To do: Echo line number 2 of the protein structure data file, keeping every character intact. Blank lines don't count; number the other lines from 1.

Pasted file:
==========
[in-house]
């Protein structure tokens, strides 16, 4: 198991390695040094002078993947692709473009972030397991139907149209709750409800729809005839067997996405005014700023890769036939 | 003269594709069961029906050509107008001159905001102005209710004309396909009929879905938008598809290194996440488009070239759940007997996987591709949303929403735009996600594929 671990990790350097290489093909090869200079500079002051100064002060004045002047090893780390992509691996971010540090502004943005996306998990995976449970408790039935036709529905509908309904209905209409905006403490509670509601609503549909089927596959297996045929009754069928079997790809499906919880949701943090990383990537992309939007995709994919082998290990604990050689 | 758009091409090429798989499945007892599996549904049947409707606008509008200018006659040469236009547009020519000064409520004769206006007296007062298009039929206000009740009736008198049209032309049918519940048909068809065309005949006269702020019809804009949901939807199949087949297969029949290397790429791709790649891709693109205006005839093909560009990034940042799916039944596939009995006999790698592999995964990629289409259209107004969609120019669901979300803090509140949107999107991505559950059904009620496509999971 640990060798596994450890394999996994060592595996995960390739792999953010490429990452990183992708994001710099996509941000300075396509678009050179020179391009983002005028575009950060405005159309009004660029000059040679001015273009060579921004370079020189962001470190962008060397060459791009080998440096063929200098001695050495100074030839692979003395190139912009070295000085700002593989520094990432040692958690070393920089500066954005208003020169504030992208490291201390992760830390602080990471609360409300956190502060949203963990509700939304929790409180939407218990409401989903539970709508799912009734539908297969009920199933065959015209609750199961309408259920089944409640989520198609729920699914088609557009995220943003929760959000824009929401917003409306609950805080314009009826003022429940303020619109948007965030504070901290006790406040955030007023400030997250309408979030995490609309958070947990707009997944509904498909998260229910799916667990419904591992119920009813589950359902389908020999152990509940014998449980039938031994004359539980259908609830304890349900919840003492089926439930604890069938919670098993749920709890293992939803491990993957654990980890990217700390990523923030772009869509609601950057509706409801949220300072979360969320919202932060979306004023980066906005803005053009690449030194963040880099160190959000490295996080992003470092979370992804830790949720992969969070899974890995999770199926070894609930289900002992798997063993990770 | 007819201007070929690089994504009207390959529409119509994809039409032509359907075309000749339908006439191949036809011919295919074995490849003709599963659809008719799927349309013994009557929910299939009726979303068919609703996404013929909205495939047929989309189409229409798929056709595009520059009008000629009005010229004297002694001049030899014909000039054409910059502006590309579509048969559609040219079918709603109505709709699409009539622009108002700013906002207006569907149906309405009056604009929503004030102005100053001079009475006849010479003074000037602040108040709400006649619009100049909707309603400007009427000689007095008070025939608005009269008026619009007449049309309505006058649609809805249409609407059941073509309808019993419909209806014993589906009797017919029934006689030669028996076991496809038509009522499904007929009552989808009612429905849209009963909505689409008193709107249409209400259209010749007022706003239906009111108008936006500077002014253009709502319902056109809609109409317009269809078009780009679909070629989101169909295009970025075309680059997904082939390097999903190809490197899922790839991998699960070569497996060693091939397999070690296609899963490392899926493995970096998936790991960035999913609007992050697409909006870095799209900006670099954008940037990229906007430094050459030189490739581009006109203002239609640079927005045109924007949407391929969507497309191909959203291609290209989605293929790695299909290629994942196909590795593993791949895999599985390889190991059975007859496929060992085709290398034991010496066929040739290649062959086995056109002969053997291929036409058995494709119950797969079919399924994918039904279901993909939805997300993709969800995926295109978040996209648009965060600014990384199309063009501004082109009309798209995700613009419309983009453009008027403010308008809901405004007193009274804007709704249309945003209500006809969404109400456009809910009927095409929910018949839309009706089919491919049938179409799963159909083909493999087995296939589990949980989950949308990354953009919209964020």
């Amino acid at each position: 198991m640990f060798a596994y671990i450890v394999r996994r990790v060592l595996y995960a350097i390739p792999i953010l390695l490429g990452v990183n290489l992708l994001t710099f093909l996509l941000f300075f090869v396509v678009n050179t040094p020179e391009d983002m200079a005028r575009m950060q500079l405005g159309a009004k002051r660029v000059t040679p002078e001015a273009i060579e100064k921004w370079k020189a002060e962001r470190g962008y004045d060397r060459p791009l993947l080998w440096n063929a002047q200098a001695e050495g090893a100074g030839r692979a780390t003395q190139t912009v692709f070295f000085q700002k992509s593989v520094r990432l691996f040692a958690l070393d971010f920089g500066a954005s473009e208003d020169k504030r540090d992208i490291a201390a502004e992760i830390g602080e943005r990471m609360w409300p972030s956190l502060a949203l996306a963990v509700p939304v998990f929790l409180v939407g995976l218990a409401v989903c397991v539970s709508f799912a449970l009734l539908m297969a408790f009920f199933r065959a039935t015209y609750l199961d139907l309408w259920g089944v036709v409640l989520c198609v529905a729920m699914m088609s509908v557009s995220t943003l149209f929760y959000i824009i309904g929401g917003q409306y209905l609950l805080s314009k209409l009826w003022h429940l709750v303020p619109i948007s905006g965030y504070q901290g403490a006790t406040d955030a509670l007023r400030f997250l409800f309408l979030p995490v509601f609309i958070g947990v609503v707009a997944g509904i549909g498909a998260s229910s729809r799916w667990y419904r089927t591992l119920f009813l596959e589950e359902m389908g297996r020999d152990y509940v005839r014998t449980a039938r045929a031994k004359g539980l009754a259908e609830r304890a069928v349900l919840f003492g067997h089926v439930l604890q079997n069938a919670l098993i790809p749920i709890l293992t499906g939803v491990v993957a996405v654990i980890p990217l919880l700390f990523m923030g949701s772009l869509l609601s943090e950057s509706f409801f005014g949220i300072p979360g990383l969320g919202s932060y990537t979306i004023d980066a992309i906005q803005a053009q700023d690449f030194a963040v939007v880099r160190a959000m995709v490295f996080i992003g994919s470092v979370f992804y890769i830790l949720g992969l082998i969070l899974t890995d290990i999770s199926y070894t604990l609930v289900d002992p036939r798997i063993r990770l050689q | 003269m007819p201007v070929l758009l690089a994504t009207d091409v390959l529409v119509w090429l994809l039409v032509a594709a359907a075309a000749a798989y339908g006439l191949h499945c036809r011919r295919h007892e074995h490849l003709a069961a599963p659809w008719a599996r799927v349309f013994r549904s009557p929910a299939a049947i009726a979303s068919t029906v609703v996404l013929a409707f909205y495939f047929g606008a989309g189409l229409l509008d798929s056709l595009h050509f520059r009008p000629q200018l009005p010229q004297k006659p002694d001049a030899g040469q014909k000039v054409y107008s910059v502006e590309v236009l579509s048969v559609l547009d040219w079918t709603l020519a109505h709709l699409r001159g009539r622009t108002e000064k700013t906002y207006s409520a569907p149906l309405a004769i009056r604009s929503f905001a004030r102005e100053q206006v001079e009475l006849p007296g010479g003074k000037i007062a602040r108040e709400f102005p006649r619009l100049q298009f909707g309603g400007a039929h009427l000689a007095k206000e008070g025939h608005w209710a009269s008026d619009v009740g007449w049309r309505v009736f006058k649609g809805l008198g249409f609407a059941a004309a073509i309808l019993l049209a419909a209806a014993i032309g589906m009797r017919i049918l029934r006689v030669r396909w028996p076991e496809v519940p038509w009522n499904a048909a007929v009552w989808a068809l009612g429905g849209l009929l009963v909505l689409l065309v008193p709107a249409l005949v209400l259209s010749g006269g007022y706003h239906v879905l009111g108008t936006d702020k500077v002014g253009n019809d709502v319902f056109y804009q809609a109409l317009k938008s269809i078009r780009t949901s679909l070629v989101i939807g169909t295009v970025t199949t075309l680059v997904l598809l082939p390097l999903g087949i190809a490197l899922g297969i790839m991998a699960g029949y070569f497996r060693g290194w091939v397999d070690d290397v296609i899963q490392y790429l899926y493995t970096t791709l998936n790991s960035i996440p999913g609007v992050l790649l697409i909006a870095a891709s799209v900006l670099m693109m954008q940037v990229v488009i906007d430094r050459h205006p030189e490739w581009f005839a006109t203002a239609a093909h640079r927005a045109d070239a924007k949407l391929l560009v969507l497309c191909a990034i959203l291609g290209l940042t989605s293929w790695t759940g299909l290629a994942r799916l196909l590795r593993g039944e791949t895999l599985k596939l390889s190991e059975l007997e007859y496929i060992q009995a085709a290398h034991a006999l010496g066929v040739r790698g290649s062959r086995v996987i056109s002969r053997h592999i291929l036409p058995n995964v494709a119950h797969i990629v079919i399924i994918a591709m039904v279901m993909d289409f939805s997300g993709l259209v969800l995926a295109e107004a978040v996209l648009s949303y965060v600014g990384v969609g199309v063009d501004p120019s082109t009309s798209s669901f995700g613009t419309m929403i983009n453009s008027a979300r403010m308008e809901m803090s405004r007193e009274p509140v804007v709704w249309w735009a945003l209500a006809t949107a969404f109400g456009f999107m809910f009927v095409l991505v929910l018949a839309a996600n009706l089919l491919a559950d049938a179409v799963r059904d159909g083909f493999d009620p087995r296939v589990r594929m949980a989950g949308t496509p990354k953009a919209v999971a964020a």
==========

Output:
């Protein structure tokens, strides 16, 4: 198991390695040094002078993947692709473009972030397991139907149209709750409800729809005839067997996405005014700023890769036939 | 003269594709069961029906050509107008001159905001102005209710004309396909009929879905938008598809290194996440488009070239759940007997996987591709949303929403735009996600594929 671990990790350097290489093909090869200079500079002051100064002060004045002047090893780390992509691996971010540090502004943005996306998990995976449970408790039935036709529905509908309904209905209409905006403490509670509601609503549909089927596959297996045929009754069928079997790809499906919880949701943090990383990537992309939007995709994919082998290990604990050689 | 758009091409090429798989499945007892599996549904049947409707606008509008200018006659040469236009547009020519000064409520004769206006007296007062298009039929206000009740009736008198049209032309049918519940048909068809065309005949006269702020019809804009949901939807199949087949297969029949290397790429791709790649891709693109205006005839093909560009990034940042799916039944596939009995006999790698592999995964990629289409259209107004969609120019669901979300803090509140949107999107991505559950059904009620496509999971 640990060798596994450890394999996994060592595996995960390739792999953010490429990452990183992708994001710099996509941000300075396509678009050179020179391009983002005028575009950060405005159309009004660029000059040679001015273009060579921004370079020189962001470190962008060397060459791009080998440096063929200098001695050495100074030839692979003395190139912009070295000085700002593989520094990432040692958690070393920089500066954005208003020169504030992208490291201390992760830390602080990471609360409300956190502060949203963990509700939304929790409180939407218990409401989903539970709508799912009734539908297969009920199933065959015209609750199961309408259920089944409640989520198609729920699914088609557009995220943003929760959000824009929401917003409306609950805080314009009826003022429940303020619109948007965030504070901290006790406040955030007023400030997250309408979030995490609309958070947990707009997944509904498909998260229910799916667990419904591992119920009813589950359902389908020999152990509940014998449980039938031994004359539980259908609830304890349900919840003492089926439930604890069938919670098993749920709890293992939803491990993957654990980890990217700390990523923030772009869509609601950057509706409801949220300072979360969320919202932060979306004023980066906005803005053009690449030194963040880099160190959000490295996080992003470092979370992804830790949720992969969070899974890995999770199926070894609930289900002992798997063993990770 | 007819201007070929690089994504009207390959529409119509994809039409032509359907075309000749339908006439191949036809011919295919074995490849003709599963659809008719799927349309013994009557929910299939009726979303068919609703996404013929909205495939047929989309189409229409798929056709595009520059009008000629009005010229004297002694001049030899014909000039054409910059502006590309579509048969559609040219079918709603109505709709699409009539622009108002700013906002207006569907149906309405009056604009929503004030102005100053001079009475006849010479003074000037602040108040709400006649619009100049909707309603400007009427000689007095008070025939608005009269008026619009007449049309309505006058649609809805249409609407059941073509309808019993419909209806014993589906009797017919029934006689030669028996076991496809038509009522499904007929009552989808009612429905849209009963909505689409008193709107249409209400259209010749007022706003239906009111108008936006500077002014253009709502319902056109809609109409317009269809078009780009679909070629989101169909295009970025075309680059997904082939390097999903190809490197899922790839991998699960070569497996060693091939397999070690296609899963490392899926493995970096998936790991960035999913609007992050697409909006870095799209900006670099954008940037990229906007430094050459030189490739581009006109203002239609640079927005045109924007949407391929969507497309191909959203291609290209989605293929790695299909290629994942196909590795593993791949895999599985390889190991059975007859496929060992085709290398034991010496066929040739290649062959086995056109002969053997291929036409058995494709119950797969079919399924994918039904279901993909939805997300993709969800995926295109978040996209648009965060600014990384199309063009501004082109009309798209995700613009419309983009453009008027403010308008809901405004007193009274804007709704249309945003209500006809969404109400456009809910009927095409929910018949839309009706089919491919049938179409799963159909083909493999087995296939589990949980989950949308990354953009919209964020």